New York soul-pop extraordinaires Lawrence have had a pretty entertaining 2021. After reaching virality on TikTok thanks to live videos that displayed their infectious, bubbly energy, the band released their record Hotel TV this summer and launched a massive U.S. tour that just announced another leg for 2022. The band somehow got more famous during the pandemic, as they’re now playing larger rooms than ever and quickly gaining a devoted following of fans. Built around the brother and sister duo of Clyde and Gracie Lawrence, the band’s style of soul-pop is designed to work its way into your head with their impressive melodies and eight-piece arrangements, and their talent was prominent enough to earn a spot on Jon Bellion’s Beautiful Mind Records and slots playing some of the biggest festivals in the country. We jumped on a call with Clyde and Gracie to talk about Hotel TV and its ensuing tour:
How’s the tour going?
Clyde Lawrence: I think that it’s mostly going very very well! We’ve heard a variety of responses – we’re lucky to have a passionate and engaged fanbase during and before the pandemic, so we have these two different factions of the fandom. Now that everyone can get together again, it’s been a big party and celebration where these two groups can finally meet.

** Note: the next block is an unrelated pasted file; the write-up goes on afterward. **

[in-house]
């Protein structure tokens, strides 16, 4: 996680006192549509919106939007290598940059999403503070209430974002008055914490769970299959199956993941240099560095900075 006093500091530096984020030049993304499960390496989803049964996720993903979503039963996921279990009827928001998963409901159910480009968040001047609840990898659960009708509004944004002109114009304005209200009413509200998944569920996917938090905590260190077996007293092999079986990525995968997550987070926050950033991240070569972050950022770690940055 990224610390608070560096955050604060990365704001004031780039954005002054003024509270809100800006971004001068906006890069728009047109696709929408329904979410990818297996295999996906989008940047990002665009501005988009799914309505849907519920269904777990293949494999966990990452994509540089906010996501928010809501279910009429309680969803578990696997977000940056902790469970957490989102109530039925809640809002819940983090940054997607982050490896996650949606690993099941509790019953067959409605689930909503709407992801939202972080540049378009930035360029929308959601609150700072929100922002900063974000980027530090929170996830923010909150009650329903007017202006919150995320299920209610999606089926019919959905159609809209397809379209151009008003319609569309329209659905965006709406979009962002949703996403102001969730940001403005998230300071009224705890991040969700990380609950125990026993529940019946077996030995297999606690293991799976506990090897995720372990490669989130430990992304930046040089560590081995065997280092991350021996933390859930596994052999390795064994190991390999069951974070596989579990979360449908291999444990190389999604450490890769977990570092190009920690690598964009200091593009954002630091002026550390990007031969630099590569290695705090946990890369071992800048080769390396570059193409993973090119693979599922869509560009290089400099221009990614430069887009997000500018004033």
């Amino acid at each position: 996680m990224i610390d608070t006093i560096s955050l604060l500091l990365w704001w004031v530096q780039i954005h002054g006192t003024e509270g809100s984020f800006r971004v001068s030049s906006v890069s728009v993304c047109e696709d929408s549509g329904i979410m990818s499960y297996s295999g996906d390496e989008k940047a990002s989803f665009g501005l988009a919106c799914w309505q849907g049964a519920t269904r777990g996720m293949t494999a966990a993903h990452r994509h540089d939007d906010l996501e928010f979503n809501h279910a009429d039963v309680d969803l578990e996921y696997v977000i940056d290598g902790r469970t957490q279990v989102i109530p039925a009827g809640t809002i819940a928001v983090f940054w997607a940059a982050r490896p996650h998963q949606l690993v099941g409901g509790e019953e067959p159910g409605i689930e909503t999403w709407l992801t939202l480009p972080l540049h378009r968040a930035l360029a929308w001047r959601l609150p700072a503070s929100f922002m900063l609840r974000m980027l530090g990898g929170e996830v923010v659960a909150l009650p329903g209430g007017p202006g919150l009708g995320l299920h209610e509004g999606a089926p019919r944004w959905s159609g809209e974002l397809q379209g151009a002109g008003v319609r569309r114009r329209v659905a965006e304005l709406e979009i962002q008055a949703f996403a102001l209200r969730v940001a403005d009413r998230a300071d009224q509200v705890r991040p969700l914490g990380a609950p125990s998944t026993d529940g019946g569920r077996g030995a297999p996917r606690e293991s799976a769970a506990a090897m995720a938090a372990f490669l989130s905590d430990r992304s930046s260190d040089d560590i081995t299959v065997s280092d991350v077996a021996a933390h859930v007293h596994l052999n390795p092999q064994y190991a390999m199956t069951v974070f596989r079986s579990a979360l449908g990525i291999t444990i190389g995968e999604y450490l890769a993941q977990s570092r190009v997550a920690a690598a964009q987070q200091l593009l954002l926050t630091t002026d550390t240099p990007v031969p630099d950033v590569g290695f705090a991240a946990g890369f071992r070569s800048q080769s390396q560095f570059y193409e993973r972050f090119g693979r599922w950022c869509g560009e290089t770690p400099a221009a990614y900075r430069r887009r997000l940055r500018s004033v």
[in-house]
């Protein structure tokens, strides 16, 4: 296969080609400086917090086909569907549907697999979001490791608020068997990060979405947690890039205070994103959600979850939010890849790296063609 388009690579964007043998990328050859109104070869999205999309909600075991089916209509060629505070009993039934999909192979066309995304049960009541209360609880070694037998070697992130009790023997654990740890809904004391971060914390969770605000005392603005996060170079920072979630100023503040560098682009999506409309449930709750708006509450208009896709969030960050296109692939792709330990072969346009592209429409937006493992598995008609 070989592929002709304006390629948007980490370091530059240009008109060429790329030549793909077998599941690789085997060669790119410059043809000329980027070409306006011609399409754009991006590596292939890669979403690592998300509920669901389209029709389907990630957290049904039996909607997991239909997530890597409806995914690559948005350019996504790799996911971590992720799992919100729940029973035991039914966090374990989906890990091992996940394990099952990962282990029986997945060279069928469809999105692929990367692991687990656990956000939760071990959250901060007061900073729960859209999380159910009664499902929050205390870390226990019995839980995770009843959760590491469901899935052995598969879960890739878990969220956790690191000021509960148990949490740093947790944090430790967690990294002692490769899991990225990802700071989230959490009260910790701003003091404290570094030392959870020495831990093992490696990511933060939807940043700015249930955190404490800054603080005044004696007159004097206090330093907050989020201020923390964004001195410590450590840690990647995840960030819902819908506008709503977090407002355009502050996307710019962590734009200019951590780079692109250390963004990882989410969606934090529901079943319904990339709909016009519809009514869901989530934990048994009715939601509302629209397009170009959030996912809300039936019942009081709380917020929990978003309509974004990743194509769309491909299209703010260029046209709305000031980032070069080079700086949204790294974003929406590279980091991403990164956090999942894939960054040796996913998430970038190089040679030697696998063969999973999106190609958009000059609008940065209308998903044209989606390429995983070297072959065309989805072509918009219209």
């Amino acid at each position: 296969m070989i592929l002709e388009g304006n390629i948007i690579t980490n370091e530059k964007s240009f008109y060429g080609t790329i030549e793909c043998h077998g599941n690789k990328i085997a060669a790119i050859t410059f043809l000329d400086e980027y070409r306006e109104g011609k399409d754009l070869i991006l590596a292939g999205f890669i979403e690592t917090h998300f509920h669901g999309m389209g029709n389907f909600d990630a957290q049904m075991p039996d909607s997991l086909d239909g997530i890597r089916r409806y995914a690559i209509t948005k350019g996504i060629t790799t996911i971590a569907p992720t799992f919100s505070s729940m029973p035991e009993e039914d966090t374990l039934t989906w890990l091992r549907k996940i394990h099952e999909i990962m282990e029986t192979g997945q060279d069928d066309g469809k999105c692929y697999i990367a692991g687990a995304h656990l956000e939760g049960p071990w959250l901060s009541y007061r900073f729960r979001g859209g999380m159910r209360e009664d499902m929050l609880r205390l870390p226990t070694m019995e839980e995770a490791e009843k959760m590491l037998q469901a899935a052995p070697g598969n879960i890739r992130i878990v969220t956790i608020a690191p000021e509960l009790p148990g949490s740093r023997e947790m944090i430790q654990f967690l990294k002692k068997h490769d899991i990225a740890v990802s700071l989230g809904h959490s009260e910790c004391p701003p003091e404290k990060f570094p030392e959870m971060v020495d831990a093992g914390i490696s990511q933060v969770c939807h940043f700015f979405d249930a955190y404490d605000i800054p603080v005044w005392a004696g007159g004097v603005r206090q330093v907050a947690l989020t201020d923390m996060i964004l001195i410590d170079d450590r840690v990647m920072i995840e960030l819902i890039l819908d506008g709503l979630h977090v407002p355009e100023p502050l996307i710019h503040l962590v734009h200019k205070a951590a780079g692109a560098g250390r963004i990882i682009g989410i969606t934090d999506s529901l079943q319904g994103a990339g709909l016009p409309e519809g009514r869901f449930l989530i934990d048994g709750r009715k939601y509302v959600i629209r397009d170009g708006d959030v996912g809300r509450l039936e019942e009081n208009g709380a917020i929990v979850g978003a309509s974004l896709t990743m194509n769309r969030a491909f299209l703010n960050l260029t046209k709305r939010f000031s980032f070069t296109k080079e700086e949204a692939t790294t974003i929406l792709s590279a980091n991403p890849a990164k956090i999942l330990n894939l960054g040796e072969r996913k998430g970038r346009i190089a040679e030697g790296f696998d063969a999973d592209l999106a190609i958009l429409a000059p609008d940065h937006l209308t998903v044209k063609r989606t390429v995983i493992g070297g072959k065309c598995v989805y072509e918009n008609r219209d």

One thing that’s been amazing to watch of y’all over the past year has been your sudden rise to virality on TikTok. I’ve talked with a ton of artists that experienced similar rises and gains in fans despite being unable to tour for most of the past two years. What do you think you’re doing differently on social media that’s encouraged this fan love?
Gracie Lawrence: I think we try to do it in a way that feels, for lack of better words, authentic. I think that’s the only way to be on social media – I think if you’re too obsessed with following trends, you’ll lose. We’re at our best when we’re just ourselves, and that seems to be what cuts through to our fans the most. On TikTok, our live videos that are messier and off-the-cuff have resonated with our fans the most.
Was there ever a “holy shit” moment when one of your videos went viral?